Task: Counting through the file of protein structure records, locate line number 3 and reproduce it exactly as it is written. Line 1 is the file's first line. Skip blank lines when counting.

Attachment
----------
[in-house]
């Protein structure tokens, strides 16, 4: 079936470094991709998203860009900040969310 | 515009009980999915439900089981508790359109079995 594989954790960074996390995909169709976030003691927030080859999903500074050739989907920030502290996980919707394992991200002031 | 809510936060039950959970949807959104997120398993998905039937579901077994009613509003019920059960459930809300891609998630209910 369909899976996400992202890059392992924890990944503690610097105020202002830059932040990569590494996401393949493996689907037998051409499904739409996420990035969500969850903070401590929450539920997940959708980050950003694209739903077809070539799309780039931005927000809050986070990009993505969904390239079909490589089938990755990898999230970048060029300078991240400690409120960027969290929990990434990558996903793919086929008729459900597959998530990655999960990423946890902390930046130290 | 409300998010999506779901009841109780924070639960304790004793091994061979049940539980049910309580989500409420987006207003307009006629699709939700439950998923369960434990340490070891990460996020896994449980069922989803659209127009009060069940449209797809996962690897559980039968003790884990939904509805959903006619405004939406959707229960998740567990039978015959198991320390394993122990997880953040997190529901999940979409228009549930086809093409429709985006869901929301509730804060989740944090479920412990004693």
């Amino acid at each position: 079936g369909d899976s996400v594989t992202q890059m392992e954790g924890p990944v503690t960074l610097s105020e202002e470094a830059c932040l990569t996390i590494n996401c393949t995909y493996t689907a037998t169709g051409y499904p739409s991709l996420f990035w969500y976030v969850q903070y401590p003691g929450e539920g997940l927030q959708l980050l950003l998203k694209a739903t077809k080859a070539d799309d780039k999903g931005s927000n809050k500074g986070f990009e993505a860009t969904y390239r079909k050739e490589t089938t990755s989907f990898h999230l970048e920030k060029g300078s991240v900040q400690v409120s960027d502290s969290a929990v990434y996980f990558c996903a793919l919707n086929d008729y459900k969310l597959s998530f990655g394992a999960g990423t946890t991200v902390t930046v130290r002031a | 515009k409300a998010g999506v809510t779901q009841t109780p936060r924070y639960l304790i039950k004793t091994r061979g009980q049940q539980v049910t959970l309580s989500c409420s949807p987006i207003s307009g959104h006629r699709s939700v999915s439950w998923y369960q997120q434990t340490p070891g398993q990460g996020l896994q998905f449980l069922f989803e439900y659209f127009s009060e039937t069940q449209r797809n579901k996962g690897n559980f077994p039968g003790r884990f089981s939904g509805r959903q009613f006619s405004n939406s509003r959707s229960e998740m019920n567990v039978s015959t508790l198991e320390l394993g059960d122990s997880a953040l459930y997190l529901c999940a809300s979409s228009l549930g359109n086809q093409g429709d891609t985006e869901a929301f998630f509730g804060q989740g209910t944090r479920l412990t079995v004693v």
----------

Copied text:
């Amino acid at each position: 079936g369909d899976s996400v594989t992202q890059m392992e954790g924890p990944v503690t960074l610097s105020e202002e470094a830059c932040l990569t996390i590494n996401c393949t995909y493996t689907a037998t169709g051409y499904p739409s991709l996420f990035w969500y976030v969850q903070y401590p003691g929450e539920g997940l927030q959708l980050l950003l998203k694209a739903t077809k080859a070539d799309d780039k999903g931005s927000n809050k500074g986070f990009e993505a860009t969904y390239r079909k050739e490589t089938t990755s989907f990898h999230l970048e920030k060029g300078s991240v900040q400690v409120s960027d502290s969290a929990v990434y996980f990558c996903a793919l919707n086929d008729y459900k969310l597959s998530f990655g394992a999960g990423t946890t991200v902390t930046v130290r002031a | 515009k409300a998010g999506v809510t779901q009841t109780p936060r924070y639960l304790i039950k004793t091994r061979g009980q049940q539980v049910t959970l309580s989500c409420s949807p987006i207003s307009g959104h006629r699709s939700v999915s439950w998923y369960q997120q434990t340490p070891g398993q990460g996020l896994q998905f449980l069922f989803e439900y659209f127009s009060e039937t069940q449209r797809n579901k996962g690897n559980f077994p039968g003790r884990f089981s939904g509805r959903q009613f006619s405004n939406s509003r959707s229960e998740m019920n567990v039978s015959t508790l198991e320390l394993g059960d122990s997880a953040l459930y997190l529901c999940a809300s979409s228009l549930g359109n086809q093409g429709d891609t985006e869901a929301f998630f509730g804060q989740g209910t944090r479920l412990t079995v004693v």